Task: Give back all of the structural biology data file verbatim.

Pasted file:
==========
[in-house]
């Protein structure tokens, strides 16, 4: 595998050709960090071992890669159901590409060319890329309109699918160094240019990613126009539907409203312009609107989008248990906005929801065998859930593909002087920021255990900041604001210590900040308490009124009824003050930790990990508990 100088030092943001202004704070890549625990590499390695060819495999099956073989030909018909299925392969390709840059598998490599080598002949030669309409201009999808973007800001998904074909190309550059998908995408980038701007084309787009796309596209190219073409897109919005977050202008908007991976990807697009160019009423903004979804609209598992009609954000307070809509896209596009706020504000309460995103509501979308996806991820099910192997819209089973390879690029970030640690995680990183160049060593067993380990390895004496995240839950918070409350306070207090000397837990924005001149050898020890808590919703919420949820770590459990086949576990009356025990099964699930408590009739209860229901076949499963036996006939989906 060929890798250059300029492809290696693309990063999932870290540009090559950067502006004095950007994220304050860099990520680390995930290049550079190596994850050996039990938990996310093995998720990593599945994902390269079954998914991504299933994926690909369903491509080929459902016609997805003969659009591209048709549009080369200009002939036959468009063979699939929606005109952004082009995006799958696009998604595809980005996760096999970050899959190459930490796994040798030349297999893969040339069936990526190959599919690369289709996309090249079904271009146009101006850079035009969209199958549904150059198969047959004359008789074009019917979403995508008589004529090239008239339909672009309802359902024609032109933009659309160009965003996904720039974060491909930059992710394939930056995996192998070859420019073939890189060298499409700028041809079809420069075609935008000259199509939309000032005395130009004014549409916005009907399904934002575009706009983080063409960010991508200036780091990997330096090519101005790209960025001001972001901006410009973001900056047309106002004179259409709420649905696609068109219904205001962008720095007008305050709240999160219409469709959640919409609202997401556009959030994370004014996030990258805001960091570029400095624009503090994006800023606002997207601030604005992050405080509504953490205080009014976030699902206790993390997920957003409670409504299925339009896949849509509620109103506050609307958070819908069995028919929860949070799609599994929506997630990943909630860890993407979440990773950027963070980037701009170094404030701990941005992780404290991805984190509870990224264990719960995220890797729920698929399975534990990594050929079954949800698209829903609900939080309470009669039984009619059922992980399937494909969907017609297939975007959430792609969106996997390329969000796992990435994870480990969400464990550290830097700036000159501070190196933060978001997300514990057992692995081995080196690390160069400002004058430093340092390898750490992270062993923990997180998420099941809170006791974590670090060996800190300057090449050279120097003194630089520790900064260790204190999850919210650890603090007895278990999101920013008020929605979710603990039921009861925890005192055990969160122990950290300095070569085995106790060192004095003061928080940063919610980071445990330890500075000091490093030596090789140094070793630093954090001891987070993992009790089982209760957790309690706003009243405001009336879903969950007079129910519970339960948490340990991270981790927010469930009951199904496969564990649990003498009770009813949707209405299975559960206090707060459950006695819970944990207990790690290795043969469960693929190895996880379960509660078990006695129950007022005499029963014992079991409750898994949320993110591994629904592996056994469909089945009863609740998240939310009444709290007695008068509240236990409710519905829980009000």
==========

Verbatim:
[in-house]
């Protein structure tokens, strides 16, 4: 595998050709960090071992890669159901590409060319890329309109699918160094240019990613126009539907409203312009609107989008248990906005929801065998859930593909002087920021255990900041604001210590900040308490009124009824003050930790990990508990 100088030092943001202004704070890549625990590499390695060819495999099956073989030909018909299925392969390709840059598998490599080598002949030669309409201009999808973007800001998904074909190309550059998908995408980038701007084309787009796309596209190219073409897109919005977050202008908007991976990807697009160019009423903004979804609209598992009609954000307070809509896209596009706020504000309460995103509501979308996806991820099910192997819209089973390879690029970030640690995680990183160049060593067993380990390895004496995240839950918070409350306070207090000397837990924005001149050898020890808590919703919420949820770590459990086949576990009356025990099964699930408590009739209860229901076949499963036996006939989906 060929890798250059300029492809290696693309990063999932870290540009090559950067502006004095950007994220304050860099990520680390995930290049550079190596994850050996039990938990996310093995998720990593599945994902390269079954998914991504299933994926690909369903491509080929459902016609997805003969659009591209048709549009080369200009002939036959468009063979699939929606005109952004082009995006799958696009998604595809980005996760096999970050899959190459930490796994040798030349297999893969040339069936990526190959599919690369289709996309090249079904271009146009101006850079035009969209199958549904150059198969047959004359008789074009019917979403995508008589004529090239008239339909672009309802359902024609032109933009659309160009965003996904720039974060491909930059992710394939930056995996192998070859420019073939890189060298499409700028041809079809420069075609935008000259199509939309000032005395130009004014549409916005009907399904934002575009706009983080063409960010991508200036780091990997330096090519101005790209960025001001972001901006410009973001900056047309106002004179259409709420649905696609068109219904205001962008720095007008305050709240999160219409469709959640919409609202997401556009959030994370004014996030990258805001960091570029400095624009503090994006800023606002997207601030604005992050405080509504953490205080009014976030699902206790993390997920957003409670409504299925339009896949849509509620109103506050609307958070819908069995028919929860949070799609599994929506997630990943909630860890993407979440990773950027963070980037701009170094404030701990941005992780404290991805984190509870990224264990719960995220890797729920698929399975534990990594050929079954949800698209829903609900939080309470009669039984009619059922992980399937494909969907017609297939975007959430792609969106996997390329969000796992990435994870480990969400464990550290830097700036000159501070190196933060978001997300514990057992692995081995080196690390160069400002004058430093340092390898750490992270062993923990997180998420099941809170006791974590670090060996800190300057090449050279120097003194630089520790900064260790204190999850919210650890603090007895278990999101920013008020929605979710603990039921009861925890005192055990969160122990950290300095070569085995106790060192004095003061928080940063919610980071445990330890500075000091490093030596090789140094070793630093954090001891987070993992009790089982209760957790309690706003009243405001009336879903969950007079129910519970339960948490340990991270981790927010469930009951199904496969564990649990003498009770009813949707209405299975559960206090707060459950006695819970944990207990790690290795043969469960693929190895996880379960509660078990006695129950007022005499029963014992079991409750898994949320993110591994629904592996056994469909089945009863609740998240939310009444709290007695008068509240236990409710519905829980009000």